You’re a punk Charlie

SEVENTIES Perth punk pioneers The Victims have reformed to record a lost song about Charles Manson—40 years after it was written.

When Manson died on November 19, something weird happened: on every news story about his death, a few strange people would react with crying emojis.

It was a digital extension of an eerie admiration that had followed him for decades, with a veritable flood of fanmail reaching him behind bars.

The sorority killer Ted Bundy had women flirting with him at court, and even the Nighstalker Richard Ramirez, a rapist and serial killer who was described as having a constant “foul smell” about him, got married to an admirer while on death row.

• SEVENTIES Perth punk pioneers The Victims have reformed to record a lost song about Charles Manson—40 years after it was written.

In 1977 when The Victims went to see the movie Helter Skelter, depicting the murder trial of Manson, the cult of personality around him was growing.

The band’s guitarist and vocalist Dave Faulkner said they couldn’t understand why people admired the guy.

“We found it very creepy,” Faulkner says.

‘It’s a very colourful story, and people are interested in that in a macabre way.

“But ultimately you have to be disgusted by the man and what he was doing, you have to think ‘what a bunch of losers’.”

Drummer James Baker wrote the lyrics to the song Charlie, lambasting Manson, who’d instructed his cult members to murder after he got pissy that no one would give him a record deal.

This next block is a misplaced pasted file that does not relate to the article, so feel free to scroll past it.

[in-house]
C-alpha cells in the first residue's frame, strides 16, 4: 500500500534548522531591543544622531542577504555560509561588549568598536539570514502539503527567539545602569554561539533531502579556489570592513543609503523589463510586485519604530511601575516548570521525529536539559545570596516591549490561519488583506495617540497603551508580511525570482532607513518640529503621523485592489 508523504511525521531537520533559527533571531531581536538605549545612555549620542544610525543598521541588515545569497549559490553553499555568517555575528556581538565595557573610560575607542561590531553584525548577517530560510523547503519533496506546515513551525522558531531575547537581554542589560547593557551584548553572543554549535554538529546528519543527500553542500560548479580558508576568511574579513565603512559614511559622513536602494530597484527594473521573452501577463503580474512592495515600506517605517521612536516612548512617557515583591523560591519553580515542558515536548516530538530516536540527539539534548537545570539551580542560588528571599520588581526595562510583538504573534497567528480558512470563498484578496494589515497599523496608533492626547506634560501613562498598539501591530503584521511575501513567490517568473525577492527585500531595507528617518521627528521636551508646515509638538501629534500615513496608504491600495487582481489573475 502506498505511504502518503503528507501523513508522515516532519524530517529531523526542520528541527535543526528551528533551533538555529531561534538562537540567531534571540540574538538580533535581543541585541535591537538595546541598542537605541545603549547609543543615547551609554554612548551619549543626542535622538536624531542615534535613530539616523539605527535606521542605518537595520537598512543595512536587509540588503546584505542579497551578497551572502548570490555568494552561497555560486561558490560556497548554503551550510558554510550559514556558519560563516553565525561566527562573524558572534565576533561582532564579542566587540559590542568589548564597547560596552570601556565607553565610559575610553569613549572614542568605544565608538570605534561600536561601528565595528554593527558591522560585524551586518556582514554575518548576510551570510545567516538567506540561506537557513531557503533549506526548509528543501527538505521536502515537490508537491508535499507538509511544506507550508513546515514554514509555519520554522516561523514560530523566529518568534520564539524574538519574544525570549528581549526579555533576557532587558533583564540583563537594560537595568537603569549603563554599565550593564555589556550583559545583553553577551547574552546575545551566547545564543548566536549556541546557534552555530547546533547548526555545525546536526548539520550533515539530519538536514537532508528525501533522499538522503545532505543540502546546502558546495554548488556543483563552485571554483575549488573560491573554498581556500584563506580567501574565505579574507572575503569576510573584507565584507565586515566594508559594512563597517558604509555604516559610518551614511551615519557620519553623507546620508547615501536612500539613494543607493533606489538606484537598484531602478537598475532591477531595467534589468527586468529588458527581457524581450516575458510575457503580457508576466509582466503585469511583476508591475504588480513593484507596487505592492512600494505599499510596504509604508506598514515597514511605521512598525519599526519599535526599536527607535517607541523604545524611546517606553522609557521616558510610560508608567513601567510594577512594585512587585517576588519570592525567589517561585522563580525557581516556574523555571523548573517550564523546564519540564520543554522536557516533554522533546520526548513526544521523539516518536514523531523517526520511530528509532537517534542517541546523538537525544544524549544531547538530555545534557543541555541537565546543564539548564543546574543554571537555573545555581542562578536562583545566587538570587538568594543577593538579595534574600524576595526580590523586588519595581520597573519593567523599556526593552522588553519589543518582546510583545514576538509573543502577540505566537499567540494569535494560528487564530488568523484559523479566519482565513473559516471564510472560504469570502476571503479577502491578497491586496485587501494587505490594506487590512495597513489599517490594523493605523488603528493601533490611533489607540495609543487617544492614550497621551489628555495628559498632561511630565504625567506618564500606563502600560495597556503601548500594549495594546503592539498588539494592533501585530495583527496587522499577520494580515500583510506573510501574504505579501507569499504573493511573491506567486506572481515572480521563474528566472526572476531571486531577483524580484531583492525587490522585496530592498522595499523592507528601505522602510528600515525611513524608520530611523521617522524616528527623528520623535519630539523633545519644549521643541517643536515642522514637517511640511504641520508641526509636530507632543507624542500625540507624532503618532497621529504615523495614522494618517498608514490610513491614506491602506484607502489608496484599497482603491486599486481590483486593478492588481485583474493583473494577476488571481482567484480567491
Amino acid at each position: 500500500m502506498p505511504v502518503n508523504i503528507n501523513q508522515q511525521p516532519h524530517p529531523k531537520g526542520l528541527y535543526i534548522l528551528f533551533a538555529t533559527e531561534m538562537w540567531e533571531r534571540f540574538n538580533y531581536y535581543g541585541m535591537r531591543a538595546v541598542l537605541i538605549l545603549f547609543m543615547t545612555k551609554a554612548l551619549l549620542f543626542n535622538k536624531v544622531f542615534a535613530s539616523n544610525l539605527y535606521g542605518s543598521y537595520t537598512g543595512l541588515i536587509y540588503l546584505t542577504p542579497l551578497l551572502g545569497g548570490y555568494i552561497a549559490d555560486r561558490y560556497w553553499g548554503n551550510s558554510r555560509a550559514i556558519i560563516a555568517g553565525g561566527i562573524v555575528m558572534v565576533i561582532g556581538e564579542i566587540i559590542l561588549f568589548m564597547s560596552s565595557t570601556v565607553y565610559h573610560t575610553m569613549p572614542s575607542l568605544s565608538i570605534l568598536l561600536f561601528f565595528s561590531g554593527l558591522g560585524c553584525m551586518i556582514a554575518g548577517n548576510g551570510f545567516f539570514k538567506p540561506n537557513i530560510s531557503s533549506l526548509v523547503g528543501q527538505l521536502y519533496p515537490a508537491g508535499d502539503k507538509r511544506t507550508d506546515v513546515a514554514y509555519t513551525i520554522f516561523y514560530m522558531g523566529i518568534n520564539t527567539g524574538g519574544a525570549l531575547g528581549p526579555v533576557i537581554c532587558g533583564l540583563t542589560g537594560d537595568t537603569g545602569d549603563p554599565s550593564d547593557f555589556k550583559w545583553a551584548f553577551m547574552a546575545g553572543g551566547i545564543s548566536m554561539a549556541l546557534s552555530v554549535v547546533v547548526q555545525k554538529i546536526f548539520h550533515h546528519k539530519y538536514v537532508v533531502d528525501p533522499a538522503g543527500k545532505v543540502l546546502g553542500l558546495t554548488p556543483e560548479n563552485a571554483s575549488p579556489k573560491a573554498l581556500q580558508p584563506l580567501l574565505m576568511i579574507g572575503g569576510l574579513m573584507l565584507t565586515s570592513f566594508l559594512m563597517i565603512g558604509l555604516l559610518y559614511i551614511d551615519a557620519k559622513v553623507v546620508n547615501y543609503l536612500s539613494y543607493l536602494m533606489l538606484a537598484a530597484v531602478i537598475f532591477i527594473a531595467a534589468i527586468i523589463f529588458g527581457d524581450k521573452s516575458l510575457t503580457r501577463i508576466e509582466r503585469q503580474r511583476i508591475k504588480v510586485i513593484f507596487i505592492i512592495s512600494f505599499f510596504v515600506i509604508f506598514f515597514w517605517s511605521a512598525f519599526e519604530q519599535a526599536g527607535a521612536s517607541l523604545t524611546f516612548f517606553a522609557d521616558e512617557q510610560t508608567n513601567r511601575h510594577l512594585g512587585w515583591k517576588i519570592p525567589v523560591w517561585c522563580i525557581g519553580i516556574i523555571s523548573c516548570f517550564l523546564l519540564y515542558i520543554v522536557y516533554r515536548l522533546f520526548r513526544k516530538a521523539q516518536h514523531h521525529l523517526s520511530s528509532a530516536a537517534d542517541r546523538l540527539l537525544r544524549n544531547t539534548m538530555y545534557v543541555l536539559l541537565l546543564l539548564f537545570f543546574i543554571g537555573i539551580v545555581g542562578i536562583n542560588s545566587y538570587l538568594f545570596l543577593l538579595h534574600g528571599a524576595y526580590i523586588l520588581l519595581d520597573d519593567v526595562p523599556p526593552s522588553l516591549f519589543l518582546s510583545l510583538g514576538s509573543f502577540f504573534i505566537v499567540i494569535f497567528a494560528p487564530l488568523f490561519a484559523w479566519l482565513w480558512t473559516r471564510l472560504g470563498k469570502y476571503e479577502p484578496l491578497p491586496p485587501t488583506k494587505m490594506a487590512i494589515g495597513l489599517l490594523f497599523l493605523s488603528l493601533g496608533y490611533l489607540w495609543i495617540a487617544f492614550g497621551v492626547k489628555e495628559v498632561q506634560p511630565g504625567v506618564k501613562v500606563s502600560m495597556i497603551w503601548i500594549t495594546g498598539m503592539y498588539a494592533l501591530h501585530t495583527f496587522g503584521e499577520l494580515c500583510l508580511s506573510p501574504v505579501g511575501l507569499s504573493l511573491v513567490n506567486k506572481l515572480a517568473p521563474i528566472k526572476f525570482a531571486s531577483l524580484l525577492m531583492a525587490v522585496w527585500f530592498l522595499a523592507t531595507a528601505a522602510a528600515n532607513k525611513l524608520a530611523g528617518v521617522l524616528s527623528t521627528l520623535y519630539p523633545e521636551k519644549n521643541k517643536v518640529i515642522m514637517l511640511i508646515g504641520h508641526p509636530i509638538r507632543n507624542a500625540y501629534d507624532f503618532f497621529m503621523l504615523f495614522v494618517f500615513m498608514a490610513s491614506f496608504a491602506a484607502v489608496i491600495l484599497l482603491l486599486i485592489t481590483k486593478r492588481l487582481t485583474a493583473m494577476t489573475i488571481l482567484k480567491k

Hoodoo Gurus

• James Baker, Dave Faulkner and Ray Ahn, back together to record some lost The Victims tracks.

Faulkner put it to music, and they started playing it at their usual haunts like Hernando’s Hideaway above a restaurant in East Perth, and the old Governor Broome Hotel.

The band was influential in the local scene, but short-lived, breaking up after about eight months, following the usual intra-band disagreements and some friction with their bassist.

They went on to other projects. Baker and Faulkner founded Hoodoo Gurus, and Baker would play in a slew of acts including The Scientists and Beasts of Bourbon.

Like many of their songs, Charlie was not recorded before they went their separate ways

“We never recorded much, we only did a single and an EP,” Faulkner says.

“We never made an album which is the biggest regret. If we only had a bit more money to make a record back then.”

In 2014 and 15, Faulkner and Baker got back together and teamed up with Ray Ahn from hardcore punk act the Hard-Ons to perform the 70s era Victims songs under the name “Television Addicts”.

They were warmly received, so they revived the old name The Victims and sold out shows at the Rosemount and Mojos.

And now they’ve recorded some of their old tracks that never made it to tape.

Faulkner says he was able to remember most of the lyrics—the songs were short and punchy—with only one lost to memory.

The day before they were due to start recording in Perth’s RADA Studios, they got news that Manson was dead.

They’ve released the song early to mark the occasion, a bit of metaphorical dancing on his grave, ahead of the rest of the songs.

Faulkner says the band would love to get back into live gigging.

To listen to Charlie on YouTube, search “The Victims-Charlie”, or click on the link on the Perth Voice Facebook page.


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